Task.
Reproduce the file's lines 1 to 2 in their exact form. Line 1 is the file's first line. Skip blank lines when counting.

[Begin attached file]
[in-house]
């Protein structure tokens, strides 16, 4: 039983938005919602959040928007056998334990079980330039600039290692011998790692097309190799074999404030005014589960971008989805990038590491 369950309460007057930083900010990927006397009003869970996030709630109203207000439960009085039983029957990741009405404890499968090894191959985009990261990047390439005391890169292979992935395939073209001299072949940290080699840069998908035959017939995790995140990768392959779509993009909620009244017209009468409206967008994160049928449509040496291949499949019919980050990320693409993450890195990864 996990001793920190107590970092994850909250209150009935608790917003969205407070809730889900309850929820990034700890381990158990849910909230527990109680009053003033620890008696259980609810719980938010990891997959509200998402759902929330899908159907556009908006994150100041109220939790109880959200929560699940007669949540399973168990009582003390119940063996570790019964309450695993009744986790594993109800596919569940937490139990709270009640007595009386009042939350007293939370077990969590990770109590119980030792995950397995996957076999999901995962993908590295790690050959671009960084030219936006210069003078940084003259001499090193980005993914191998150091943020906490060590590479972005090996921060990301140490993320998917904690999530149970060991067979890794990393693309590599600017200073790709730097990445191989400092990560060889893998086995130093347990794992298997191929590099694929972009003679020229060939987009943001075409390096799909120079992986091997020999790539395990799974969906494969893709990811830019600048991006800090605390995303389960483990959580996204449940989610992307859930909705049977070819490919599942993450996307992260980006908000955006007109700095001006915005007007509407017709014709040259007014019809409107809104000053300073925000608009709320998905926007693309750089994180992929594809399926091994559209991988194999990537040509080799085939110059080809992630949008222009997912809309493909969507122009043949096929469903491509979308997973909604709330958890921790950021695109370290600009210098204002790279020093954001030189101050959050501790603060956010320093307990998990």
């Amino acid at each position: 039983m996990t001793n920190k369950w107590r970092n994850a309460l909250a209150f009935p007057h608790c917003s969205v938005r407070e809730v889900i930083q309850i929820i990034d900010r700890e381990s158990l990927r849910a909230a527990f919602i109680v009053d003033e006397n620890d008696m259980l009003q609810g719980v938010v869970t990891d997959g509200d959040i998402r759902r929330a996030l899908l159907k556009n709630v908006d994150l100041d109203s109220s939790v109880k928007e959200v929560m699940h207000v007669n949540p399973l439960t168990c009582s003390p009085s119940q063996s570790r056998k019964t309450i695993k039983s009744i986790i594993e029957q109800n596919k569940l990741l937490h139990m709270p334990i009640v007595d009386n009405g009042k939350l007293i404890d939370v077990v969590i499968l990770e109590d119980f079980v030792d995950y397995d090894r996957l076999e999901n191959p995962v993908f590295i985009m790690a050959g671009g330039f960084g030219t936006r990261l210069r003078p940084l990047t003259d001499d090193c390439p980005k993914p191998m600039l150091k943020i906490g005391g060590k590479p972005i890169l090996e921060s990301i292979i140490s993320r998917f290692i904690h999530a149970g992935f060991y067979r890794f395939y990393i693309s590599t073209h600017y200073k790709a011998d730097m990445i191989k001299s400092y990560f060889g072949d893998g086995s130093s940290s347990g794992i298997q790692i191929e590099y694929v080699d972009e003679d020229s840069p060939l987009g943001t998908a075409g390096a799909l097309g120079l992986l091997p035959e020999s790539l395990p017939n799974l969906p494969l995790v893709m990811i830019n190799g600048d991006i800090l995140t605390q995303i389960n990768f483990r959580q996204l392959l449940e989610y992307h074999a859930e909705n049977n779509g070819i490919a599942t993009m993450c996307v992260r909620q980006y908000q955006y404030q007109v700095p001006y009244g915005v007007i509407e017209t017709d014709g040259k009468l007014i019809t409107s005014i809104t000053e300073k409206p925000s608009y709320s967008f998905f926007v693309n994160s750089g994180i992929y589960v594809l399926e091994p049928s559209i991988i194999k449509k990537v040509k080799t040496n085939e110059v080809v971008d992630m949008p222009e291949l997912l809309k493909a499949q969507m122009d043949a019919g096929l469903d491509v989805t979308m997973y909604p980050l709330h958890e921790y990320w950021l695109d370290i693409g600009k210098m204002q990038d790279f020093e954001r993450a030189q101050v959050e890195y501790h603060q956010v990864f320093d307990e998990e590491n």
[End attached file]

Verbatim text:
[in-house]
């Protein structure tokens, strides 16, 4: 039983938005919602959040928007056998334990079980330039600039290692011998790692097309190799074999404030005014589960971008989805990038590491 369950309460007057930083900010990927006397009003869970996030709630109203207000439960009085039983029957990741009405404890499968090894191959985009990261990047390439005391890169292979992935395939073209001299072949940290080699840069998908035959017939995790995140990768392959779509993009909620009244017209009468409206967008994160049928449509040496291949499949019919980050990320693409993450890195990864 996990001793920190107590970092994850909250209150009935608790917003969205407070809730889900309850929820990034700890381990158990849910909230527990109680009053003033620890008696259980609810719980938010990891997959509200998402759902929330899908159907556009908006994150100041109220939790109880959200929560699940007669949540399973168990009582003390119940063996570790019964309450695993009744986790594993109800596919569940937490139990709270009640007595009386009042939350007293939370077990969590990770109590119980030792995950397995996957076999999901995962993908590295790690050959671009960084030219936006210069003078940084003259001499090193980005993914191998150091943020906490060590590479972005090996921060990301140490993320998917904690999530149970060991067979890794990393693309590599600017200073790709730097990445191989400092990560060889893998086995130093347990794992298997191929590099694929972009003679020229060939987009943001075409390096799909120079992986091997020999790539395990799974969906494969893709990811830019600048991006800090605390995303389960483990959580996204449940989610992307859930909705049977070819490919599942993450996307992260980006908000955006007109700095001006915005007007509407017709014709040259007014019809409107809104000053300073925000608009709320998905926007693309750089994180992929594809399926091994559209991988194999990537040509080799085939110059080809992630949008222009997912809309493909969507122009043949096929469903491509979308997973909604709330958890921790950021695109370290600009210098204002790279020093954001030189101050959050501790603060956010320093307990998990």